Again, there is no evidence that Americans are supportive of Planned Parenthood and NARAL’s agenda, although it seems people are concerned with defining life at fertilization. Certainly Americans demand restrictions on late-term abortions, parental notification, and physician’s right to refuse. I don’t believe the abortion issue significantly factored into the Republicans’ loss this time around.

    Its all about image, and Republicans are associted with religious zealots that leave a bad taste in people’s mouths. Thats it. No political positions need change for the Republicans, they just need better marketing. Therefore, religious zealots should donate quietly, stay out of the spotlight and just rally their own to vote – sort of like Bush avoiding campaigning with McCain – if they know whats best for them, since politically they can get the same out of republican administrations that they always had.

  3. mike mcEachran Says:

    Do it!

  4. Trescml Says:

    The public does not support gay marriage, but it is hardly overwhelming. Over time this gap has closed and will likely continue. Abortion isn’t a winning issue for the Republicans either and neither is abstinence only sex education. What is worse though than the positions on these social issues is the tone that the farther right part of the party has. It turns off the middle of the road voter and I can’t see this wing on the Republican party staying quite. I am not sure that the make up of the electorate allows the Republican party to walk away from social issues (and a big chunk of the base) to better appeal to swing voters. I think the better tactic is to have candidates that can soften the edge of some of these positions so the the middle of the road voter feels nothing will really change. No matter what direction the Republican party goes, the bitter, angry tone has to be ditched or elections will just keep getting worse for the pary.

  5. mw Says:

    The problem with her thesis is that, historically, the Republican Party has never won a national election without the social conservatives. Ryan Sager’s book “The Elephant in the Room” is an excellent review of the history and tensions in the “Fusionist” alliance between what he calls the libertarian and evangelicals in the GOP. A divorce between the libertarians and evangelicals in the GOP means the GOP can only lose. I think the split has to be a bit more nuanced than that and Jimmy is more on the right track. It is not the evangelicals per se, or social conservative issues, that are the problem. The problem is the extreme fringe, the zealots that are willing to trample church/state separation or even advocate amending the Constitution on the basis of their religious convictions.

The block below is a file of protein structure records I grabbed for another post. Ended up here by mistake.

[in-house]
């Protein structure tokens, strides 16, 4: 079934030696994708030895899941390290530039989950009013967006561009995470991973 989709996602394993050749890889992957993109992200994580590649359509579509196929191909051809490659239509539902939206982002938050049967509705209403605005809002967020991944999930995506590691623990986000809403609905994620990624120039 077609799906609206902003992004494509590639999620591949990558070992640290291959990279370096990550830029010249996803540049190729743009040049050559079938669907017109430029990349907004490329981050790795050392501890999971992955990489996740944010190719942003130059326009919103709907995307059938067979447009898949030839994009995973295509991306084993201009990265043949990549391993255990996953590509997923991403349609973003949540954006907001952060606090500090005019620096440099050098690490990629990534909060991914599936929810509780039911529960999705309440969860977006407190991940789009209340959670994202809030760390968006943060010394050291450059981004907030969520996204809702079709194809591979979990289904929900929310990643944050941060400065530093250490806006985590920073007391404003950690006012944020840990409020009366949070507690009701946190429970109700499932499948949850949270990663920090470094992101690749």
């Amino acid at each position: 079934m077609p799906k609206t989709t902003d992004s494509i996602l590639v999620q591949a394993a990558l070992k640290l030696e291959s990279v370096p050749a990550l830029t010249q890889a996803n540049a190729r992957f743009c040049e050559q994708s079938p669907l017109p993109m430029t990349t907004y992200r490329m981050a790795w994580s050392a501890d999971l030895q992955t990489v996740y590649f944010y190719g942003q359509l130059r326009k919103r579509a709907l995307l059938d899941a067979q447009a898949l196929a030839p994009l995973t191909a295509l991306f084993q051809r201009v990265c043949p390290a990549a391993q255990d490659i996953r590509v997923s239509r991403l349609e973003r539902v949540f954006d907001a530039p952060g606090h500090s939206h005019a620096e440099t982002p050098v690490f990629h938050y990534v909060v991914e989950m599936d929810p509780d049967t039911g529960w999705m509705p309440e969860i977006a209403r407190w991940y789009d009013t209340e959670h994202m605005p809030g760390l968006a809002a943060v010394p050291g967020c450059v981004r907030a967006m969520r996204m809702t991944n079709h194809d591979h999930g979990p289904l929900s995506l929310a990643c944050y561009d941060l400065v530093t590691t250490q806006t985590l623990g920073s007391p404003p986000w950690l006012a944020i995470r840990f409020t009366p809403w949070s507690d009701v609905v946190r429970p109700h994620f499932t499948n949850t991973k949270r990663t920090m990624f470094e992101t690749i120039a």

She is also wrong that the evangelicals are the only or even the biggest problem with the GOP. The extreme edge of right wing securitons (neo-cons?), who are again willing to sacrifice constitutional protections, but in the name of security may be even more culpable. I am talking about the Republicans who are willing to undermine l the 4th amendment search and seizure, gut habeas corpus, ignore rule of law, jail reporters for treason and eviscerate constitutional checks,balances, separation of power to give the executive unrestrained power to wage war in the name of security.

    If it was up to me, the divorce should be with anyone who is willing to subvert the constitution on the basis of either their religious beliefs or in the name of security.

    That said, I don’t think it is possible for the GOP to do that. The best line in her article may be the last – “the nation may need a new party”.

  6. Adam Says: